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RFID in logistics

6 best practices to ensure successful implementation

May 04, 2020

RFID in logistics
The use of radio frequency identification (RFID) technology is growing rapidly in a number of industries.
RFID tags, equipped with integrated circuits and antennas, can be affixed to all kinds of products and packaging. These tags transmit data, via radio waves, about the objects they’re attached to. RFID readers then convert the radio waves into a more usable form of data and transfer it to a host computer system with a back-end database.
This steady stream of data is particularly beneficial in logistics. It allows warehouse and fleet managers to continually monitor the whereabouts and condition of goods throughout the supply chain—from inventory shelves to final destination—and results in greater efficiencies and cost savings.
How to integrate RFID into a logistics operation
This requires careful planning. Here are 6 best practices for your logistics customers to keep in mind.
  1. Be clear about the expectations and objectives for the RFID technology—What do you want it to accomplish and how will it fit into the existing business operation? If possible, set up measurable goals for the implementation.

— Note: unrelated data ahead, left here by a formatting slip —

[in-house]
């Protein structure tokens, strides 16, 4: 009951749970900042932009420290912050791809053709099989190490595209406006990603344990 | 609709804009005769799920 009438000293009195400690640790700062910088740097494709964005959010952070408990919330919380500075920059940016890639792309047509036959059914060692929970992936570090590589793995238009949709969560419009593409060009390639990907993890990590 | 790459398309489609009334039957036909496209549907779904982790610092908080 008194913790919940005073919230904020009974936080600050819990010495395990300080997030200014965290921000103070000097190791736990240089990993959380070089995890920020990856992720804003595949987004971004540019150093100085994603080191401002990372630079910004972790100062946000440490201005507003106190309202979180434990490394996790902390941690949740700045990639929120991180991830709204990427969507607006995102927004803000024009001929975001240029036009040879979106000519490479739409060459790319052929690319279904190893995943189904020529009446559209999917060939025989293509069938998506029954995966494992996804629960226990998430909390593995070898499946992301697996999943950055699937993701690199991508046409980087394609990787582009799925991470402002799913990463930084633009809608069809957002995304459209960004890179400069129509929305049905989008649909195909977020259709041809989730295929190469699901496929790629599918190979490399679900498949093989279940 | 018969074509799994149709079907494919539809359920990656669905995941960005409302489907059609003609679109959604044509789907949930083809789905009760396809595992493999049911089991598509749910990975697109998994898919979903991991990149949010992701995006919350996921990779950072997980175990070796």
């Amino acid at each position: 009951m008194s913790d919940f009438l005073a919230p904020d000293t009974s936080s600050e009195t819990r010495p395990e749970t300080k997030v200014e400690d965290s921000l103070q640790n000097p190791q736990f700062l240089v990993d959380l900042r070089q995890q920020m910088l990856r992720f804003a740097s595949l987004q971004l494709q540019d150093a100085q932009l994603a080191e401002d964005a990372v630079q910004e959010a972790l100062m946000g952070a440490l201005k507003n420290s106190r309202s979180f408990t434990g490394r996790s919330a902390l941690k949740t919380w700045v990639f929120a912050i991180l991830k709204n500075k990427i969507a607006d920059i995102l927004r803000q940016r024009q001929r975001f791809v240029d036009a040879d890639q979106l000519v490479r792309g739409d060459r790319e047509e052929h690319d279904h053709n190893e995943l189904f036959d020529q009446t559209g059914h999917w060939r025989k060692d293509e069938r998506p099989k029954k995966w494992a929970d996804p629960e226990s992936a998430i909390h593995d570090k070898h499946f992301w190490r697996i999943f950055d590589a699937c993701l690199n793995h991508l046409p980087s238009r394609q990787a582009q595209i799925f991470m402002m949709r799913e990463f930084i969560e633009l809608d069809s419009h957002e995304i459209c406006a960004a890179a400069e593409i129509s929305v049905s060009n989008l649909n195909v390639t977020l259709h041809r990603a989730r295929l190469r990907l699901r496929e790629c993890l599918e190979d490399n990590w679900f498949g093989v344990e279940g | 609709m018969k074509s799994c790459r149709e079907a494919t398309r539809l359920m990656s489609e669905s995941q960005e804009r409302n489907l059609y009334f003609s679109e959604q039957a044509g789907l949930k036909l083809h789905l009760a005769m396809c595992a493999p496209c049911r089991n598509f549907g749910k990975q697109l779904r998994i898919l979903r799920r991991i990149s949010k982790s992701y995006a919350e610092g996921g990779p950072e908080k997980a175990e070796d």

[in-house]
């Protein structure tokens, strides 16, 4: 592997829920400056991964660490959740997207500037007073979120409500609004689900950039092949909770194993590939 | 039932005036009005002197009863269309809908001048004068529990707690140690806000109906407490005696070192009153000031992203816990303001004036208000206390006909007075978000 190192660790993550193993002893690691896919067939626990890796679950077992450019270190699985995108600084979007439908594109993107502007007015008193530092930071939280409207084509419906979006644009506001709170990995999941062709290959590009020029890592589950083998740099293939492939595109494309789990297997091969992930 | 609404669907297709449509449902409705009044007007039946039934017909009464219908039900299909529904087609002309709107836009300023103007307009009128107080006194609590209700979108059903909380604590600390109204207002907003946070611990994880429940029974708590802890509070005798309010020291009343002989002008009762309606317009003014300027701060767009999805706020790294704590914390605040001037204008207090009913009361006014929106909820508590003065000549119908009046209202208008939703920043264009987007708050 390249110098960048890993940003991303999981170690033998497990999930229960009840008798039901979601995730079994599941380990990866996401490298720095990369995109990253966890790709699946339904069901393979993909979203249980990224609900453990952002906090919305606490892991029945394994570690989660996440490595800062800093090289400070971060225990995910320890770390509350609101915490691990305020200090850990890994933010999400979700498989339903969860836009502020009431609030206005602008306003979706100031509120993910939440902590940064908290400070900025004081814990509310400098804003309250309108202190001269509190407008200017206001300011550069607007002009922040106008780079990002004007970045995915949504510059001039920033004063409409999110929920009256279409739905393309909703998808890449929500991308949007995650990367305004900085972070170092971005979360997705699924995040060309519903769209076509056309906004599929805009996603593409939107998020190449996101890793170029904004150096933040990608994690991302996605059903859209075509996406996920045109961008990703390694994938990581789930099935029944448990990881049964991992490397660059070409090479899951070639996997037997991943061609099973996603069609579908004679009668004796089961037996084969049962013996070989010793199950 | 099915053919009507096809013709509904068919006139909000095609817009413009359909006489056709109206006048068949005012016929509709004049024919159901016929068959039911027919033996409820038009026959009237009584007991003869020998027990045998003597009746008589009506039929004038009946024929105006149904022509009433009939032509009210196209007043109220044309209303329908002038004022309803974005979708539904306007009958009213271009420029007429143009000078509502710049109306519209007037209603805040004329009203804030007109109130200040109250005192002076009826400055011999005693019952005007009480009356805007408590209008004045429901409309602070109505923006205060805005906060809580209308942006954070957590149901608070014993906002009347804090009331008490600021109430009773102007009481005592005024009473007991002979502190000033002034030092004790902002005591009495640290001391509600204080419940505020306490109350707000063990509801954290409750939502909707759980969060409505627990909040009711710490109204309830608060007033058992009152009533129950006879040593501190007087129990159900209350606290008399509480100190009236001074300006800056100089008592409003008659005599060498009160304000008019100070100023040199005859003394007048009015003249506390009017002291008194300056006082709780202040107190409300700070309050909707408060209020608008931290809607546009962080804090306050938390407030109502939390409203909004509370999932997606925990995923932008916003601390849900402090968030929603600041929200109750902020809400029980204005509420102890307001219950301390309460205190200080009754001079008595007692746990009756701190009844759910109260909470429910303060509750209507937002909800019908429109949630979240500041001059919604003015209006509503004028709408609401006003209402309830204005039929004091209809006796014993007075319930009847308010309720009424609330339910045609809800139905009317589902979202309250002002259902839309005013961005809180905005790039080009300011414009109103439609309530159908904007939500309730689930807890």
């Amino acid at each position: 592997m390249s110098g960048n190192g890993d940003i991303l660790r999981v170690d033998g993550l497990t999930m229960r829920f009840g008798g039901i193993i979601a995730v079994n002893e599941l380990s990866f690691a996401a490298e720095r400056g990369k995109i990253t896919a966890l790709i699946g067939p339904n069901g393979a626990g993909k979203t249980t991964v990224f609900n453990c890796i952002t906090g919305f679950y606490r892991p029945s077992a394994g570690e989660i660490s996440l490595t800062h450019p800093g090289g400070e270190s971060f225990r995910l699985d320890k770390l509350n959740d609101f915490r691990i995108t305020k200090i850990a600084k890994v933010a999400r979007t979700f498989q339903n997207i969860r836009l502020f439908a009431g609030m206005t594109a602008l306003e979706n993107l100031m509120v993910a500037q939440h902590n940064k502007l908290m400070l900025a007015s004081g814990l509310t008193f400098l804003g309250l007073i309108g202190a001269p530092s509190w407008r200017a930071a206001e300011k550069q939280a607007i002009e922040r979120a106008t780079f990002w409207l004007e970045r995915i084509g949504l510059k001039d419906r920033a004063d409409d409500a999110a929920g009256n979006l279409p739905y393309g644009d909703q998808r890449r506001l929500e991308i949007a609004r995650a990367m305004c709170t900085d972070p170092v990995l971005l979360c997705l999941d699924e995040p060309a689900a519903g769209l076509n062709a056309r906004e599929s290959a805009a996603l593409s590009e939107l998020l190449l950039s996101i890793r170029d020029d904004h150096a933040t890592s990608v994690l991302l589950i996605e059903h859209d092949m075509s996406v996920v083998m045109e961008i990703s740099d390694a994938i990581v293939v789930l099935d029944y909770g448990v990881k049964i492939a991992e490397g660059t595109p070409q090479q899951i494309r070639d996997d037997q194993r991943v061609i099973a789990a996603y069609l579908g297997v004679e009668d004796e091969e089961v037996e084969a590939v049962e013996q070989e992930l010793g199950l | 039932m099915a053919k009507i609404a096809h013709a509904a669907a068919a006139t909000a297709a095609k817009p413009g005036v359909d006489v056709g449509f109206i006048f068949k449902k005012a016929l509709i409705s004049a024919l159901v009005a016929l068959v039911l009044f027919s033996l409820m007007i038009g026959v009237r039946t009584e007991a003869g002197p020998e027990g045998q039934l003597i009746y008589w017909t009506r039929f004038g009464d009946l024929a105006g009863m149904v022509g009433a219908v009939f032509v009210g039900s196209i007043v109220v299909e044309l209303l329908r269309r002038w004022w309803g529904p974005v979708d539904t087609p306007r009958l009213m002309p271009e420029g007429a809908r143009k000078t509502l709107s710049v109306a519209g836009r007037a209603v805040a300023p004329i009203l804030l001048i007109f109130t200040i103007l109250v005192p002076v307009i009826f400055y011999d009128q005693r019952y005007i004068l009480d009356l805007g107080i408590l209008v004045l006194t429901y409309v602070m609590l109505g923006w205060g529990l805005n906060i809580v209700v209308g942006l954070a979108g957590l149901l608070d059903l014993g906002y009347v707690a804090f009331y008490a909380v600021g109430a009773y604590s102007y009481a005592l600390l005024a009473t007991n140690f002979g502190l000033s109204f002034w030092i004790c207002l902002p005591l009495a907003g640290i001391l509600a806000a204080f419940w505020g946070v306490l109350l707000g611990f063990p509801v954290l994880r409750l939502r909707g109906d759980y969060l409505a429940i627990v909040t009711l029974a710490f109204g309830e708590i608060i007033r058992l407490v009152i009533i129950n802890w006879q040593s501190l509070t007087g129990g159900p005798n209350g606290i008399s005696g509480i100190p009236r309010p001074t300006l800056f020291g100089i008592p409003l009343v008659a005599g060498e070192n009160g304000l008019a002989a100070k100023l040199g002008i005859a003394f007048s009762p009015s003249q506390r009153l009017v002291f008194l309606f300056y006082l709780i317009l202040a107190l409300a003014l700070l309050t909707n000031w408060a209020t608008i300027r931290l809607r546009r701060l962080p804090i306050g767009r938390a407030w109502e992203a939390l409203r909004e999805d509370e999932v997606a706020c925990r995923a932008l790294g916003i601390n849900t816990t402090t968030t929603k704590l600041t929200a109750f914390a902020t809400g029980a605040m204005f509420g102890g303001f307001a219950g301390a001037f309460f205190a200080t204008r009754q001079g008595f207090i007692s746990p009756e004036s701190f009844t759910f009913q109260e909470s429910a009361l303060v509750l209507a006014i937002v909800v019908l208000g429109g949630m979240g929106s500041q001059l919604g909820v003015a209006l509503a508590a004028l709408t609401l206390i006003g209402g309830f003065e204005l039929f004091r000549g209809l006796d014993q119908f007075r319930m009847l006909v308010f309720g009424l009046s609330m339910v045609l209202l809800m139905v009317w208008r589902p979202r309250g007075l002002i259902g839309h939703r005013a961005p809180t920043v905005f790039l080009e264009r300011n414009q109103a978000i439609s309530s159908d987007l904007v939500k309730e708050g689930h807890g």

2. Make a detailed list of all requirements—These include regulatory compliance issues, security analysis, access privileges, type of tag, data storage method (in-tag, in-house or cloud-based) and maintenance requirements.

  3. Conduct a thorough site analysis—Determine what other technologies are currently in place that could interfere with signal transmission. Consider where antennae should be placed for optimal reception and if RFID readers will be able to perform properly in all locations. Keep in mind that tag performance and reliability can be affected by environmental conditions such as temperature and humidity.

  4. Don’t take a one-size-fits-all approach—A successful RFID implementation may require different technologies to get the most complete coverage, including RFID chips, barcodes and print tags. Whether RFID tags will be embedded or adhered to a surface will influence which type you select.

  5. Determine beforehand where the data will be stored—Will it be more efficient and cost-effective to store the data in the cloud or choose an in-chip data storage option? Are there compliance and security issues that will impact this decision?

  6. Test every aspect of the RFID rollout—Make sure every member of the logistics team knows how to use the technology. Ensure the RFID readers and antennas work properly in all the work environments. Try out the technology in a variety of scenarios (rush projects, heavy workloads, etc.)
To learn more about RFID and IoT technology in logistics and supply chain management, visit the Ingram Micro IoT Marketplace or reach out to the IoT experts at us.iot@ingrammicro.com or call (800) 456-8000, ext. 76251.